Learning From a Residency

by Molly Bang, 2019 CCIRA Featured Author

A few years ago I did a year-long residency in a third grade classroom. Every Friday for the last two hours of school, I worked with third graders making pictures.

I gave them each a 10”x12” notebook and told them that this was not only for their pictures, but also for comments they would make about them. I’d read and answer their comments once a month on a rotating basis.

The third grade is the year when children almost always decide which of their classmates is an ‘artist’, and the rest are not. If a child determine he/she is not, that’s often the end of future possibilities for visual expression: “I’m not good at art.” I was determined that every child would feel capable by the end of the year.Screen Shot 2018-11-20 at 6.45.24 AM

We first talked about animals and the qualities we associate with them, then I asked them to think of an animal they’d like to be or that they identified with and what characteristics they admired in that animal and felt they either represented themselves or wanted to have those characteristics.

We looked at pictures I’d brought in of Tlingit totem poles and Tlingit weaving and talked about what we could understand from them, how they showed the different animals. I then asked the students to make a picture of ‘their’ animal in Tlingit form. I chose these very abstract forms as I didn’t want the children to get caught up in whether they could or could not make a creature look ‘real’, which implied that they were a ‘good artist’. I wanted to begin with all the students on as even a level as I could. The discussion lasted a good 20 minutes.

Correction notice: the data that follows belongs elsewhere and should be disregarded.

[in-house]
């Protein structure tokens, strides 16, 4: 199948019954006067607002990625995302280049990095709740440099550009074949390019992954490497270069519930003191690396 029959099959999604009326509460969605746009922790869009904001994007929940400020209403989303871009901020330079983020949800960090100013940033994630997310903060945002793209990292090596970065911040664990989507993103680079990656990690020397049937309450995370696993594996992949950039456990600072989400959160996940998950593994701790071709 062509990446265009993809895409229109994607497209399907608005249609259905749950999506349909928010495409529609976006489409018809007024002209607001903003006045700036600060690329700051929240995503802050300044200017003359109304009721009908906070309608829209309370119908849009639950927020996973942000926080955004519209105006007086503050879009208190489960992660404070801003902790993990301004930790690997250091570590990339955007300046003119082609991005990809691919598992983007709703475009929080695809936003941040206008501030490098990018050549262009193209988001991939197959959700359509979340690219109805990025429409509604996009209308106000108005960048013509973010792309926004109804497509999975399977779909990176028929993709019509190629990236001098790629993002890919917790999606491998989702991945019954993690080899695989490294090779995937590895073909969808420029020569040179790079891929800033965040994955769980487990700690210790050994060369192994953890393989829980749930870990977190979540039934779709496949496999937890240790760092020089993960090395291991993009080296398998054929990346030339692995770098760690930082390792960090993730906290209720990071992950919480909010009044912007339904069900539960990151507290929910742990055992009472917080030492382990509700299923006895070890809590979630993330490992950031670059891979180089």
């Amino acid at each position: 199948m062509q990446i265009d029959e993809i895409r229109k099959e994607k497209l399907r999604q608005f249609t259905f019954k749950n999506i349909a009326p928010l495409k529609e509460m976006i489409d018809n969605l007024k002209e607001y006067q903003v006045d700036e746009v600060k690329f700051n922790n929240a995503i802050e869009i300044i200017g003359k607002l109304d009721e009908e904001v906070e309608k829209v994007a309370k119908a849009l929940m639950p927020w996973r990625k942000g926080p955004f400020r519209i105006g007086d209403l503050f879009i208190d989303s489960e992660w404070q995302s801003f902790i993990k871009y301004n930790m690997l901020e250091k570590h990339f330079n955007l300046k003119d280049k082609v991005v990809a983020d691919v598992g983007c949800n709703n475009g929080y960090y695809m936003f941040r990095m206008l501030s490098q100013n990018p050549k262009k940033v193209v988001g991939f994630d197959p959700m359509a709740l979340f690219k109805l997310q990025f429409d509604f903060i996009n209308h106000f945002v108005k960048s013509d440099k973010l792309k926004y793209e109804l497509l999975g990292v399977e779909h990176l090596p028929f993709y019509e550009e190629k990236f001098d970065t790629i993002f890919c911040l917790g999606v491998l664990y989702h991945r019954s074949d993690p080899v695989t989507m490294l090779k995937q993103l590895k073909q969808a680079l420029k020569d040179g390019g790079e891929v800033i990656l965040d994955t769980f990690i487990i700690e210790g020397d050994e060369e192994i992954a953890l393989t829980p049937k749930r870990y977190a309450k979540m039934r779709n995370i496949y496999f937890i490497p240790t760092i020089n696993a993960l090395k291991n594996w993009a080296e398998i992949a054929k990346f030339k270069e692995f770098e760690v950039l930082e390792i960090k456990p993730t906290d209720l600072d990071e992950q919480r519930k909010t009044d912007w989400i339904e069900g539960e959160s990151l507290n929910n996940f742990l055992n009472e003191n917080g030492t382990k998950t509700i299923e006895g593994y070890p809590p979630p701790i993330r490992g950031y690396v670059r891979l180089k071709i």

Each child chose two colors of magic marker – which meant they had two colors plus white – which they could use as a color or as empty space.

As this was the first project, and the Tlingit forms were strange to the children and difficult to decipher, they had a tough time – at first. After about 5 minutes, I had all the children put their beginning pictures on the floor, no names of the artist showing. They then chose 5 of the pictures they thought were ‘working’, and we talked about why. I then asked if anyone had no idea what to do with their own picture, and several volunteered. The class looked at each one with the same three questions:

  1. What animals are you representing?
  2. What are the main features of that animal?
  3. How might you represent those features?

The other children helped the artist with ideas. Afterwards, they all went back to their desks and either finished their first beginning or began another version. Some children decided to choose a different animal.

At the end of each session, I gave them ten minutes to write about what they found challenging about the project and what characteristics they admired or wanted to develop in themselves.

For the remainder of the year, we followed essentially the same process: